Idaho Man Dies in First Case of Rabies in Over 40 Years

by Courtney Blackann
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In a rare case, a man from Idaho has died from rabies. This marks the first time in more than 40 years that rabies has caused a death, according to officials. The last known death was in 1978.

The Idaho Department of Health & Welfare announced the death of the man from Boise County Thursday. The man came into contact with a bat in August after it got caught in his clothes, though he didn’t realize it scratched him or bit him at the time. It wasn’t until October that he got sick and sought medical treatment, according to Fox News. But by then, it was too late.

“This tragic case highlights how important it is that Idahoans are aware of the risk of rabies exposure,” Idaho State epidemiologist Dr. Christine Hahn said. “Although deaths are rare, it is critical that people exposed to a bat receive appropriate treatment to prevent the onset of rabies as soon as possible.”

Officials Warn to Seek Treatment of Rabies

Now officials are giving preventative care to those in the hospital who may have been exposed when the man with rabies came in to be treated.

Of 159 bats treated for rabies, eleven percent tested positive for rabies, officials said. Additionally, the state is urging those who’ve come into contact with a bat to seek treatment.

“Our main focus is to make sure that people are aware that if they have any contact with a bat, they should seek medical advice on whether to seek treatment or not. You cannot tell if a bat is rabid or not by looking at them. With rabies, bats are more likely to become lethargic than aggressive. The important message is to always avoid direct contact with bats,” Idaho Department of Health & Welfare spokesperson Nikki Forbing-Orr said.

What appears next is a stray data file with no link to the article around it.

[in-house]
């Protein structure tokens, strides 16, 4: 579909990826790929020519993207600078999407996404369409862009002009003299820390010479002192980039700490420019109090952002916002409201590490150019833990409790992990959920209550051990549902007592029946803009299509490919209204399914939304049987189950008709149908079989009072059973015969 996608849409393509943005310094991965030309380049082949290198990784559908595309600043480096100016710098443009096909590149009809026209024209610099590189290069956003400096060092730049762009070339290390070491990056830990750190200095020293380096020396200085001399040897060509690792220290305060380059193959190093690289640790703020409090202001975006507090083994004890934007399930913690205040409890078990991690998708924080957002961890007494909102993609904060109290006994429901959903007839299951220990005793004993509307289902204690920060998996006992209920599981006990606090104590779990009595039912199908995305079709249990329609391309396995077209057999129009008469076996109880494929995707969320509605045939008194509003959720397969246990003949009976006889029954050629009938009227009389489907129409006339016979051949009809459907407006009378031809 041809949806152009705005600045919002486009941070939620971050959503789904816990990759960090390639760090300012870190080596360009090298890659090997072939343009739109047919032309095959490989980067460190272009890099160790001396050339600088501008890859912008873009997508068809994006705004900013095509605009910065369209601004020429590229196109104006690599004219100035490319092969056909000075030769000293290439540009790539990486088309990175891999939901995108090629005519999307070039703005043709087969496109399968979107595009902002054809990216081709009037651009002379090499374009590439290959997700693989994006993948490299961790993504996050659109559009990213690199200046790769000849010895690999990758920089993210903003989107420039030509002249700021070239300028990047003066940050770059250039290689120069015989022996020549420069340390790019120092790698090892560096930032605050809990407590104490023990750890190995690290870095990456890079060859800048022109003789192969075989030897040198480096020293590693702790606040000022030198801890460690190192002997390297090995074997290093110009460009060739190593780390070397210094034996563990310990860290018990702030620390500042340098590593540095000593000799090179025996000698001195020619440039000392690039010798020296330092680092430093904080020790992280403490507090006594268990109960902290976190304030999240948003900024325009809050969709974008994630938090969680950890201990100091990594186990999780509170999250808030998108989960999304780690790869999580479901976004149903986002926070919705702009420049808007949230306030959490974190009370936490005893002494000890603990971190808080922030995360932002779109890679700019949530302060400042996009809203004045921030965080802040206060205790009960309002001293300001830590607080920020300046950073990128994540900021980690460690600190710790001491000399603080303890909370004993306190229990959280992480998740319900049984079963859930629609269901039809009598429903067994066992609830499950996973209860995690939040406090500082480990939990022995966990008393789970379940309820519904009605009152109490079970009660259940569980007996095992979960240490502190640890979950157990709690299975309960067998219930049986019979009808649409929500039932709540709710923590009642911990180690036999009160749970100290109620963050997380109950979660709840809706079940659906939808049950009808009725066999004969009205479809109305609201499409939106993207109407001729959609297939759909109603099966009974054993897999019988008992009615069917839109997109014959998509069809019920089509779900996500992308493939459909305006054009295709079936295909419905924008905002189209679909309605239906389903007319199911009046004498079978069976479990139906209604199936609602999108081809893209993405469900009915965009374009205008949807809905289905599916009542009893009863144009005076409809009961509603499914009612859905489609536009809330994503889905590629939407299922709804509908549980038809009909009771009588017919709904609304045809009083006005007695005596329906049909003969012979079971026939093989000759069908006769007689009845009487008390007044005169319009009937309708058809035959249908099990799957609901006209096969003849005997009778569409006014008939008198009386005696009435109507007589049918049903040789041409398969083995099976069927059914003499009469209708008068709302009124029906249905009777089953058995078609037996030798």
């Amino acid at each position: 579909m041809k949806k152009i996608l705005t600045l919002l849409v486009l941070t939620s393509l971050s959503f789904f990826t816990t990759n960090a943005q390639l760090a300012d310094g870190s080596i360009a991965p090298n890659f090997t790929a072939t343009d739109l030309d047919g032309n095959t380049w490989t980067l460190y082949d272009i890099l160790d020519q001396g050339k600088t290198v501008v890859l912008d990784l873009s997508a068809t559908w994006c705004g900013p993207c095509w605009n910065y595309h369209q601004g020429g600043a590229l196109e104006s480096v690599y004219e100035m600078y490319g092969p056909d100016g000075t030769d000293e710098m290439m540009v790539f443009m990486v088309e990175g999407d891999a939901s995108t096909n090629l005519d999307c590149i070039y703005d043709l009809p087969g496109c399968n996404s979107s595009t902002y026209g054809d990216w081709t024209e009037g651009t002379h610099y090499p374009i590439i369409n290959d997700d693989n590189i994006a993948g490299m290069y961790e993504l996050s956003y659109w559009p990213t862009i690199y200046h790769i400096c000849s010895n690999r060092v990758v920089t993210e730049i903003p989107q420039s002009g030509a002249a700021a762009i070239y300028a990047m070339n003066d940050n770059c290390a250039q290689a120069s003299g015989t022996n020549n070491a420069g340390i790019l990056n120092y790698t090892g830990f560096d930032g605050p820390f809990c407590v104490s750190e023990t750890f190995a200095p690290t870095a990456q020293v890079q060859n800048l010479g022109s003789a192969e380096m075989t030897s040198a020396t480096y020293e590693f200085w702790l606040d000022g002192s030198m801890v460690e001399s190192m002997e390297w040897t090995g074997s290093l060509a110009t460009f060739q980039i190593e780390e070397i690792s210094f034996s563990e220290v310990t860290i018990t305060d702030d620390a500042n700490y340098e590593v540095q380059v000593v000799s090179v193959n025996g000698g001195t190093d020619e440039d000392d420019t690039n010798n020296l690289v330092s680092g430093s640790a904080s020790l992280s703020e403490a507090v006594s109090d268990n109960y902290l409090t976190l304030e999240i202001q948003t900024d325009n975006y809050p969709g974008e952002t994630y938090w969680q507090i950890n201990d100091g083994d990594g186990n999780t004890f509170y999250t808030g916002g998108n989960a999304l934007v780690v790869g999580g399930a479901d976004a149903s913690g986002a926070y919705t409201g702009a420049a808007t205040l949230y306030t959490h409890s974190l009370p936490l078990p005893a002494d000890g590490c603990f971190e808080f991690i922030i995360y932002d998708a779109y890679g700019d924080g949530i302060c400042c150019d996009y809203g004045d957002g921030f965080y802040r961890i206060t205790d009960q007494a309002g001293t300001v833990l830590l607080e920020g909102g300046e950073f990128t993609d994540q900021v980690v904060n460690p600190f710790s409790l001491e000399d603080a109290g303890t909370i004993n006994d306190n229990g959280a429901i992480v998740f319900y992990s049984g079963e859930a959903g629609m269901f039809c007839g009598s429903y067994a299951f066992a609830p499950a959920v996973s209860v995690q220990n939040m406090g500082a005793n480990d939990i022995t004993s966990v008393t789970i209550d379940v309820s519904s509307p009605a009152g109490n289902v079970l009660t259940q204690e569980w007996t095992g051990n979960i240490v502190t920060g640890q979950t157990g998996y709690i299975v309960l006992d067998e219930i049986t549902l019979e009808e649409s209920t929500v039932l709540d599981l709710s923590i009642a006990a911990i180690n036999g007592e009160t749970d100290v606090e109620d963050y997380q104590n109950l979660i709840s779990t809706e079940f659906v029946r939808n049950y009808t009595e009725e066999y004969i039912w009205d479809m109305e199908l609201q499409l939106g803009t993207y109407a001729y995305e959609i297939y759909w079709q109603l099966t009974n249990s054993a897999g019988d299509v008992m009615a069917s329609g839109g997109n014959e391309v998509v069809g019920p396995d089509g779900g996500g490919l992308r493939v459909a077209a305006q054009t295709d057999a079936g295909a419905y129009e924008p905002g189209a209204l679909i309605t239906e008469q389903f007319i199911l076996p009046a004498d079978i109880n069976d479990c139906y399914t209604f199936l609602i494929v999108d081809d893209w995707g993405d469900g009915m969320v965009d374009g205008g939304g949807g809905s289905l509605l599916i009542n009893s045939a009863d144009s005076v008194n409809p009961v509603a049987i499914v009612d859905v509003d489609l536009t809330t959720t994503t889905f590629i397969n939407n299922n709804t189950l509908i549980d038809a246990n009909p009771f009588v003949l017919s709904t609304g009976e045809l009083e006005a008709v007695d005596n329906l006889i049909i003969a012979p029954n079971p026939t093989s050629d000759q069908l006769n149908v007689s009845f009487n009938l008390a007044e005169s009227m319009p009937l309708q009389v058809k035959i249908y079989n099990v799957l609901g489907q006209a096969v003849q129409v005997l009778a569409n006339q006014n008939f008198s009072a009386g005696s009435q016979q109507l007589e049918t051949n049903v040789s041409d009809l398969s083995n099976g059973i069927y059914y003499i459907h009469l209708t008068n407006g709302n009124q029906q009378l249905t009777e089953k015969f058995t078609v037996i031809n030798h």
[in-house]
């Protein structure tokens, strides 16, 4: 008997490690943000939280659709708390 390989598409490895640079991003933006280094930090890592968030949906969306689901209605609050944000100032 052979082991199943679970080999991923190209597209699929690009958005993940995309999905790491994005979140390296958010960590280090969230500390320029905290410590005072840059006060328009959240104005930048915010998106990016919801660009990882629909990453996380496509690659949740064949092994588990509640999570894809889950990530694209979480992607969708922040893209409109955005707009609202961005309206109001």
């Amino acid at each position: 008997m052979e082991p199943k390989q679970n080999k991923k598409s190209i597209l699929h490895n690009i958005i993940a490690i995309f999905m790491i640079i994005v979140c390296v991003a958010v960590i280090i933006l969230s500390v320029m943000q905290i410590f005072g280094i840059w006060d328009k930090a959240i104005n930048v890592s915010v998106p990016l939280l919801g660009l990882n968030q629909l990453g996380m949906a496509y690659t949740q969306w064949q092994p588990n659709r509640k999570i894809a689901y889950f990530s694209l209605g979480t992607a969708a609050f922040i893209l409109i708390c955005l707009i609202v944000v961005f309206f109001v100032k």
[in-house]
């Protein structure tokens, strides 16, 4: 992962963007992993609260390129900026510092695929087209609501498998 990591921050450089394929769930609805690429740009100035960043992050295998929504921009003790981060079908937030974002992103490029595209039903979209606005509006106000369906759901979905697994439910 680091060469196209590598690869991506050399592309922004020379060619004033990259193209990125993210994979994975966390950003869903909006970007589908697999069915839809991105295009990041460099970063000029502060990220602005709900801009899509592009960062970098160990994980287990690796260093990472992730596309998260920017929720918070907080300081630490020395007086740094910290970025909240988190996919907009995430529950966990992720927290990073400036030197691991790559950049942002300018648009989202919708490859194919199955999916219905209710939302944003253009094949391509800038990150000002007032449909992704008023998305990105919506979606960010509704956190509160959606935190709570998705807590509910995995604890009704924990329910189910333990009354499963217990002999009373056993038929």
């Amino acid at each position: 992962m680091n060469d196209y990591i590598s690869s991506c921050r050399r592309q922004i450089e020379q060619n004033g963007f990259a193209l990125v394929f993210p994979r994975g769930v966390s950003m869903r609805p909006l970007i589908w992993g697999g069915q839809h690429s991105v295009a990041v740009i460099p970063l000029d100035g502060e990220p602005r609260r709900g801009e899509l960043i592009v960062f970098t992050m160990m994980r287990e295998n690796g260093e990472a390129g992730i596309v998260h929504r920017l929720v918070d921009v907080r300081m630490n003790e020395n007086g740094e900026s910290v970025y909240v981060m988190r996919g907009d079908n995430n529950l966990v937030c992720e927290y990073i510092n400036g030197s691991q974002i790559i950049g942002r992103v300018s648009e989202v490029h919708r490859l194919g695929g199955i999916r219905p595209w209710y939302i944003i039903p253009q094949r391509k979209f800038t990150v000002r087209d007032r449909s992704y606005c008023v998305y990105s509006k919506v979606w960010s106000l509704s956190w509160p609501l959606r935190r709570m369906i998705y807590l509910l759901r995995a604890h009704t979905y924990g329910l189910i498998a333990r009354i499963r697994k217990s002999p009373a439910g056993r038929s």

Further, the Center for Disease Control said that rabies can be contracted through bites or scratches from wild animals. These include bats, raccoons, skunks and foxes.

Illinois Man Dies of Rabies

In another case this year, a man died of rabies after also coming into contact with a bat. The 80-year-old man opted not to be treated after the incident and died due to the disease.

“Rabies has the highest mortality rate of any disease. However, there is a life-saving treatment for individuals who quickly seek care after being exposed to an animal with rabies. If you think you may have been exposed to rabies, immediately seek medical attention and follow the recommendations of health care providers and public health officials,” Illinois Department of Public Health official  director Ngozi Ezike said.

Symptoms of the disease include neck pain, headaches, difficulty speaking, finger numbness and control of the arms.

Outsider.com